Researchers at the Pesticide Research Institute purchased 71 bee friendly plants, such as daisies, lavender, marigolds, primrose, and asters. They were purchased throughout 18 different Lowe's, Walmart, and Home Depot locations around the U.S., to be sure this was not a store specific issue. Over 35 of the 71 plants had neonicotinoid residues. Depending on the plant, the residue levels were between 2 and 748 parts per billion. Vera Krischik, an ecotoxicologist at the University of Minnesota, told Wired that honeybees can die when exposed to levels of 192 parts per billion. Their navigation ability, memory, and foraging ability is affected when exposed to levels between 4 and 30 parts per billion.
Technically, the plants being sold are completely legal (just not ethically responsible.) While neonicotinoids are illegal in Europe, they are completely legal in the United States. If you are trying to plant a garden that is actually bee friendly, you can purchase organic plants.
Home Depot spokesperson Catherine H. Woodling told The Wire via an email statement that:
The Home Depot is deeply engaged in understanding the relationship of the use of certain insecticides on our live goods and the decline in the honey-bee population. We’ve been in communication with the EPA, insecticide industry and our suppliers for many months to understand the science and monitor the research. We are encouraged and support the White House’s Pollinator Health Task Force.
We’re glad to provide customers with alternative products for their insecticide needs and are actively working with our live goods suppliers to find alternative insecticides for protecting live goods and bees. We will also require all of our live goods suppliers to label plants that they have treated with Neonicitinoids by fourth quarter 2014.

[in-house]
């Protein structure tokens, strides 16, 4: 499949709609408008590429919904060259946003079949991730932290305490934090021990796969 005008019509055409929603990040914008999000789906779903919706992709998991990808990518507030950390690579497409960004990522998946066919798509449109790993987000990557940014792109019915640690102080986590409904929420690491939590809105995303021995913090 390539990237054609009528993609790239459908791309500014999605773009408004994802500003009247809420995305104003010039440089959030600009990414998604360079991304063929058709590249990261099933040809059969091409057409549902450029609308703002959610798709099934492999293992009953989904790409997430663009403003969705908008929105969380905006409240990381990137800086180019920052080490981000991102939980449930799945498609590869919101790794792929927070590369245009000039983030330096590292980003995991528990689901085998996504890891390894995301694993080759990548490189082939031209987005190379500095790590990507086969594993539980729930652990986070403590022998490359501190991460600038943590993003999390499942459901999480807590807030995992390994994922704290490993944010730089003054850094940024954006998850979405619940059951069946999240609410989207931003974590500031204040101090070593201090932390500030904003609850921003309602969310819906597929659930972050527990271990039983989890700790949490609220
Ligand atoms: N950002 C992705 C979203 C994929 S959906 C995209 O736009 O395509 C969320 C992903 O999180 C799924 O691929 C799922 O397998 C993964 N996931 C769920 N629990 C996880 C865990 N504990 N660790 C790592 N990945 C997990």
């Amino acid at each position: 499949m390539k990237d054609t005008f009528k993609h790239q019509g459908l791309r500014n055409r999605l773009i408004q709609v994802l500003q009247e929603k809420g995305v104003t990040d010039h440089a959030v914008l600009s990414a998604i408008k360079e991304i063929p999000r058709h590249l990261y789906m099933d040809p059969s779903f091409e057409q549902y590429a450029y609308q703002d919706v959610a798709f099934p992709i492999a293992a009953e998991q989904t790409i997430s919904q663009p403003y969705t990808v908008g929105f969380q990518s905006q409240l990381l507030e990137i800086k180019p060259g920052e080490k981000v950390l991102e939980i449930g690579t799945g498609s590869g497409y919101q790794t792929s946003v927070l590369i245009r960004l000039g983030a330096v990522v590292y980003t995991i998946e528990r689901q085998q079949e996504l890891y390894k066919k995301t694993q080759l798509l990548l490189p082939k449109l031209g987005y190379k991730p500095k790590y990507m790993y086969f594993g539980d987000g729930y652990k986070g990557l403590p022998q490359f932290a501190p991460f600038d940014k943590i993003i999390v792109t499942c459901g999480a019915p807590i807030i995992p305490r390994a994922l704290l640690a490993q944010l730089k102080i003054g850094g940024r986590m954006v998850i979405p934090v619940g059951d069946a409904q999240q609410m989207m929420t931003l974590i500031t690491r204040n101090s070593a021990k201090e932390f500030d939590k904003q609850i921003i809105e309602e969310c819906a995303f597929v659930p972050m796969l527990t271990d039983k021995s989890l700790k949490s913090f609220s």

Lowe's had similar things to say in an email statement to The Wire:
Lowe’s is concerned about bee health and for many months we have been closely monitoring the latest science from organizations including the U.S. EPA, U.S. Department of Agriculture, environmental groups and respected universities. All studies agree that the influences impacting the health of bees and other pollinators are very complex.
Lowe’s supports ongoing efforts by the EPA and USDA to promote pollinator health, including the recently established Pollinator Health Task Force, as you have noted. That team will work to foster a better understanding of pollinator losses, develop an education plan and seek ways to increase and improve pollinator habitats.
We expect all of our vendors to abide by EPA guidelines regarding application and labeling of all pesticides. Additionally, to provide our customers a range of product choices to maintain their lawns and gardens, we offer a selection of organic pest control products for customers who wish to control pests naturally.
Update, 7:00 p.m.: Walmart spokesperson Susan Saronitman offered this statement to The Wire via email:
Walmart shares the concerns of others regarding pollinator health, including the health of bees. Like many other environmental and social issues in agriculture, the neonicotinoid issue is very complex. We are monitoring the science on this closely, and we look forward to the findings from the White House’s National Pollinator Health Task Force, announced in the last week. We are actively engaging with many stakeholders, including scientists, suppliers, farmers and customers, to explore additional steps we can take to enhance the health of bees and other pollinators in the food and garden supply chains.
This article is from the archive of our partner The Wire.